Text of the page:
web analytics

So that’s what the ESPN app on Nokia Lumia is for…

Engadget had an exclusive interview with Stephen Elop, CEO and President of Nokia, where a lot of information is revealed about Nokia’s U.S debut. Of course nothing specific was revealed, but I have to say that certainly more information than usual was given: that might be a sign that Elop has very concrete plans and can talk with confidence about them–very reassuring to hear from a company that seemed to randomly steer in a sea of confusion just months ago.

The most important detail that was given is Nokia will enter the American market by early 2012 with multiple operators. We used to know the first detail, but not the second one. We don’t know a specific number, but ‘multiple’ certainly sounds like more than two. In order to make the U.S take-over successful, Elop revealed that Nokia will make the “necessary” investment in marketing: something that Nokia has never done in the U.S.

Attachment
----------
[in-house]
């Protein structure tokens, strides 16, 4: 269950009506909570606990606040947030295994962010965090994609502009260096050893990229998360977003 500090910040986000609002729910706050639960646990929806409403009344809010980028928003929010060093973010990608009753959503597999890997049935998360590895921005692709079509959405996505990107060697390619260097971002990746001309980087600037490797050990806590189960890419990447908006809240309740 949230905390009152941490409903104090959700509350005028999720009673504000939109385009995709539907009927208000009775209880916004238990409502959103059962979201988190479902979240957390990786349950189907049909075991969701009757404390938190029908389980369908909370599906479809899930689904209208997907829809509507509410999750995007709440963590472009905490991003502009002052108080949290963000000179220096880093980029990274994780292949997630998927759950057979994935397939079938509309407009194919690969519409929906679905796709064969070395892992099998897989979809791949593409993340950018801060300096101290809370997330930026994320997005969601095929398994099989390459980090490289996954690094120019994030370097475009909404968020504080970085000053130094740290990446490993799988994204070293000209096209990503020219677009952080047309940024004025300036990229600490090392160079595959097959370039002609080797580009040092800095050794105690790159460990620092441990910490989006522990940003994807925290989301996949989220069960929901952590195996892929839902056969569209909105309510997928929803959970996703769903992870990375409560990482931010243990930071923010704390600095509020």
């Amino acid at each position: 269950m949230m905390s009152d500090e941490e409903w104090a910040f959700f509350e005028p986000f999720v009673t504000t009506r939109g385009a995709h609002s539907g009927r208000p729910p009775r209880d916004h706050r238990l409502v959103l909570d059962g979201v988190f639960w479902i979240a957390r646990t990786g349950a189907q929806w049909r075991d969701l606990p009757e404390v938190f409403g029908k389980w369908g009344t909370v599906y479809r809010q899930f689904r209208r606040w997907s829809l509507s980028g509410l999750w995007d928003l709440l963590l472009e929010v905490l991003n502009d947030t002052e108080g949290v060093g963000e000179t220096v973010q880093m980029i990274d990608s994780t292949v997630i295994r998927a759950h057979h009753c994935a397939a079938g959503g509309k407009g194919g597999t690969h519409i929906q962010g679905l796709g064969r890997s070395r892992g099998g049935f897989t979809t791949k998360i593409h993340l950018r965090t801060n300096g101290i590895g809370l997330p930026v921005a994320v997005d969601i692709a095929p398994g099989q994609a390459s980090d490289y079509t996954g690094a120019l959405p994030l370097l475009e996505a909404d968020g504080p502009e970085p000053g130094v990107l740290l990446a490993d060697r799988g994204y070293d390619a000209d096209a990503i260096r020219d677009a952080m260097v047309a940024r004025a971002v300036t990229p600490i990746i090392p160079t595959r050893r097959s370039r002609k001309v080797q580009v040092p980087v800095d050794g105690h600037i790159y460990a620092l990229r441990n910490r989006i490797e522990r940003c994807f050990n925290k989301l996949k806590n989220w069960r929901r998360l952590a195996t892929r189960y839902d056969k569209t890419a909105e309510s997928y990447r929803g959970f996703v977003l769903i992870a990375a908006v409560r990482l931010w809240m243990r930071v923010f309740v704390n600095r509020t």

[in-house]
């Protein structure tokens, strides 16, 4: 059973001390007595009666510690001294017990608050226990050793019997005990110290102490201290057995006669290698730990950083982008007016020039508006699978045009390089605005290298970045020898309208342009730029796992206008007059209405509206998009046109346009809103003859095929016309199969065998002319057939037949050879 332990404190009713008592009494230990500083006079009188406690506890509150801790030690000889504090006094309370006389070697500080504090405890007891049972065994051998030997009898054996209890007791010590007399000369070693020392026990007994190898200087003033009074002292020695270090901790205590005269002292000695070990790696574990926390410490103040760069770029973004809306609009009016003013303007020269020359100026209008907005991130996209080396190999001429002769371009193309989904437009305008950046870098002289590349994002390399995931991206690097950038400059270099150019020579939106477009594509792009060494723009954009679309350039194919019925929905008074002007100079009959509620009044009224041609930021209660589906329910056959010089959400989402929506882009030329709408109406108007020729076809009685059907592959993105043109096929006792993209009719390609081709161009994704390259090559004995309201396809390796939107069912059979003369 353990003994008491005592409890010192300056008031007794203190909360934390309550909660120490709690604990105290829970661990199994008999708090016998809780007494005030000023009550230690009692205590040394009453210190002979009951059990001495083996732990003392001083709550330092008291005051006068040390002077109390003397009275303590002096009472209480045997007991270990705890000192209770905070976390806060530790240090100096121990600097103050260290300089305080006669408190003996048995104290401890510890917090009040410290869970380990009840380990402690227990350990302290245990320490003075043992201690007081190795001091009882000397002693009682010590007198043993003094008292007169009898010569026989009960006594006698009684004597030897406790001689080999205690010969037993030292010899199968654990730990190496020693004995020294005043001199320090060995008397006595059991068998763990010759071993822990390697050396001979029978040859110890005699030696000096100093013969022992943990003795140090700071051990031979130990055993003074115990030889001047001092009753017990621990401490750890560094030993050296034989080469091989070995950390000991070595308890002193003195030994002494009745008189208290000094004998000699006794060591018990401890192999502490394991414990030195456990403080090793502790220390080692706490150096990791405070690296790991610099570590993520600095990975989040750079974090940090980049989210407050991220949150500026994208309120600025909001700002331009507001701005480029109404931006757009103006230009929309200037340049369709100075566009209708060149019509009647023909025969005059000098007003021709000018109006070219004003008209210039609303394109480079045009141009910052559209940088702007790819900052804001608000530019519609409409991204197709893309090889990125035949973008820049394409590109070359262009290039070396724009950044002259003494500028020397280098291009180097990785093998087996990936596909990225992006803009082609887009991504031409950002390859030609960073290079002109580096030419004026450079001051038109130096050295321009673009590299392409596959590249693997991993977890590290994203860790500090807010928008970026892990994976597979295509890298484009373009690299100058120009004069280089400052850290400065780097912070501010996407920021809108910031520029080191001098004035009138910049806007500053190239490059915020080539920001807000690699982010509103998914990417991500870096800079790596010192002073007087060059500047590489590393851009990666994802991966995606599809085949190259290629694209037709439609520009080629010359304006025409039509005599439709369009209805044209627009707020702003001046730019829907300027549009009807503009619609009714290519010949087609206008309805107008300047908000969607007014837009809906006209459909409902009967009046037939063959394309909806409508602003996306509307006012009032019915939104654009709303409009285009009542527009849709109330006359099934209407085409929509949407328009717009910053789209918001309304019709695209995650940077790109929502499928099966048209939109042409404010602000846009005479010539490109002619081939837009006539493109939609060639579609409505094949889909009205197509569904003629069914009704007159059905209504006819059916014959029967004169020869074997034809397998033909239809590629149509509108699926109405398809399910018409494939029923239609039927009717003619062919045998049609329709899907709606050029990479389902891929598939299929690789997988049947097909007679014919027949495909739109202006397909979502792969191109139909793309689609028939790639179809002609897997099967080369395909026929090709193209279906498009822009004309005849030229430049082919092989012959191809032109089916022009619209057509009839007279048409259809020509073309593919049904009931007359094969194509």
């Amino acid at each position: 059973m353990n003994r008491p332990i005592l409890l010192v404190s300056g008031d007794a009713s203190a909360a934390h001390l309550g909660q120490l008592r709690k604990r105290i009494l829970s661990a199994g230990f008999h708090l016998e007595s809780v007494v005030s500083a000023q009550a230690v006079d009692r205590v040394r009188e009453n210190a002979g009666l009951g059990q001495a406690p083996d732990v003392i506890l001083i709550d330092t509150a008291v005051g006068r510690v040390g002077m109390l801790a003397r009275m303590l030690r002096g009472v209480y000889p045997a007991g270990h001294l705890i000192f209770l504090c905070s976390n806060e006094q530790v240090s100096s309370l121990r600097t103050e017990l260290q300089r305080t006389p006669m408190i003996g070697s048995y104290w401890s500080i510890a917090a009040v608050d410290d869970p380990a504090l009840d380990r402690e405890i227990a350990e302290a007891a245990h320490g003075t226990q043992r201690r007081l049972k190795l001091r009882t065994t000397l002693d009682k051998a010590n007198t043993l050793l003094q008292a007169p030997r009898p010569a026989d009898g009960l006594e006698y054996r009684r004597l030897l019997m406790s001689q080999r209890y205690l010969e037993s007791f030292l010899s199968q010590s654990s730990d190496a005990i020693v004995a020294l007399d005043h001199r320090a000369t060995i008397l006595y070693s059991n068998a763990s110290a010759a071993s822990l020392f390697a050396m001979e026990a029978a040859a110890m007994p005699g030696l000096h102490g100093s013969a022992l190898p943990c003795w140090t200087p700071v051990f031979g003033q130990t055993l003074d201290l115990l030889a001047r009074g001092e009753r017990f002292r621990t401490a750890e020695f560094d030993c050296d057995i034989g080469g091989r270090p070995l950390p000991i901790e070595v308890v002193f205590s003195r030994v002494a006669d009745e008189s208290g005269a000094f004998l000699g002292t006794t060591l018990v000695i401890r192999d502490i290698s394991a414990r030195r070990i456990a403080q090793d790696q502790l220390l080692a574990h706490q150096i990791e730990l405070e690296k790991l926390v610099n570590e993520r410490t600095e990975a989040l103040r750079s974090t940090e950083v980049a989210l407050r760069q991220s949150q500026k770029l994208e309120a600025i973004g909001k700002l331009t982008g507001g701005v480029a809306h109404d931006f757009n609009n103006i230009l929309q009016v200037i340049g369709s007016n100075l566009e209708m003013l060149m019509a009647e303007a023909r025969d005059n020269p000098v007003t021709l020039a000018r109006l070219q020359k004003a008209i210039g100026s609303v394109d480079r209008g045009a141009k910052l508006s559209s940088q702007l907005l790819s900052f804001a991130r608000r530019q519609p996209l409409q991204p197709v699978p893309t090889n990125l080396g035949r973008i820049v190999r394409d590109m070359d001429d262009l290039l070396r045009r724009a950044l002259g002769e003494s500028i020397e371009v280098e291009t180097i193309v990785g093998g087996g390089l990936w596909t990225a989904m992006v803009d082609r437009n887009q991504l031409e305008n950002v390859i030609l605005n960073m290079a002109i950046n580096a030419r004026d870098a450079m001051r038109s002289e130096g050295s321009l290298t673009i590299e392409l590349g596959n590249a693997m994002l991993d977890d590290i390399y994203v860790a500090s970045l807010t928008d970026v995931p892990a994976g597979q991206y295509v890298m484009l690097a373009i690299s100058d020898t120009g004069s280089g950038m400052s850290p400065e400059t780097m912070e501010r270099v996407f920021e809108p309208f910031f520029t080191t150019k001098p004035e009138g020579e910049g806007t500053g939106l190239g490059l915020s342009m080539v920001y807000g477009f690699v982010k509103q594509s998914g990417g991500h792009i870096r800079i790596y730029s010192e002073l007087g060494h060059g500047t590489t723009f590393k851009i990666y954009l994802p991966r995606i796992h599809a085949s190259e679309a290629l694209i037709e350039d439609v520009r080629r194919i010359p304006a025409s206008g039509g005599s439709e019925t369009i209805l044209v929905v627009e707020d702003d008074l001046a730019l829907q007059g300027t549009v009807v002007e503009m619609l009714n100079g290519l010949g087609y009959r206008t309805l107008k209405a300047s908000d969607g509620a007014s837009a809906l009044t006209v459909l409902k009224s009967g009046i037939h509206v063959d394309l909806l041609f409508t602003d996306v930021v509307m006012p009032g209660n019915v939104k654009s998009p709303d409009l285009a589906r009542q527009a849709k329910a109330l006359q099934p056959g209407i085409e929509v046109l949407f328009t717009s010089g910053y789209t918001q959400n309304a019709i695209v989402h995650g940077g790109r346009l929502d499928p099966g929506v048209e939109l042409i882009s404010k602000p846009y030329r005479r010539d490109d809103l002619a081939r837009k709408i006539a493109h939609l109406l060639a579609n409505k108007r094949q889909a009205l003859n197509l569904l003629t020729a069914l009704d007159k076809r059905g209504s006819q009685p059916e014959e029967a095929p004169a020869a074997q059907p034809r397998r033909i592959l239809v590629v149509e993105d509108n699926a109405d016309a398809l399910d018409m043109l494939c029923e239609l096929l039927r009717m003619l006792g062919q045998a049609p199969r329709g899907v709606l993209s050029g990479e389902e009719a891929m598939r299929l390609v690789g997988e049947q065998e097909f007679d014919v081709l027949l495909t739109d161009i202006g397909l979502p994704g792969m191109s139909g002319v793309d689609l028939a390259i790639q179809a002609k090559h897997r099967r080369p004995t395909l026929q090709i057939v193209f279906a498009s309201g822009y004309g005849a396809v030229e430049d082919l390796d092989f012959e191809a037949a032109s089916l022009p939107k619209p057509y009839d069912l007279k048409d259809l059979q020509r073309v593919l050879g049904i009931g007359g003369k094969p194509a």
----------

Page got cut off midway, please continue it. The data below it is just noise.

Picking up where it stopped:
Elop then talks about the exclusive partnership with ESPN they announced a few weeks ago. Nokia agreed to ship Lumia products with an exclusive ESPN application, and by exclusive they mean no other Windows Phone manufacturer is getting it. There was a demo over at Nokia World; I got to try the app and have to admit it’s impressive. However, not much attention was given to the ESPN app after it was introduced: it’s certainly cool but nothing that would drive significant sales. But now the app and the partnership retake a whole new level of importance as there is a clever strategy behind it, it basically goes like this: ESPN is a very well known brand in the U.S while Nokia is not. What the partnership attempts to do is “exchange” popularity and credibility for each company. The goal is for people here in the U.S (who for the most part *love* sports) to have yet another compelling reason to buy the smartphone from the manufacturer that just came into the game. In exchange, Nokia will “force” the ESPN app in Europe and other parts of the world so those interested in sports can get their fix. Sounds like a really good strategy; Nokia could certainly benefit from marketing that specific exclusive app here in the U.S right before the important sporting events season in early 2012, which is when Nokia is debuting in the American market. Wouldn’t it be nice to see Nokia ads playing in the SuperBowl XLVI featuring some clever and funny scene that relates to the exclusive ESPN app on Nokia phones? That certainly sounds like the “necessary” marketing investment Elop was talking about.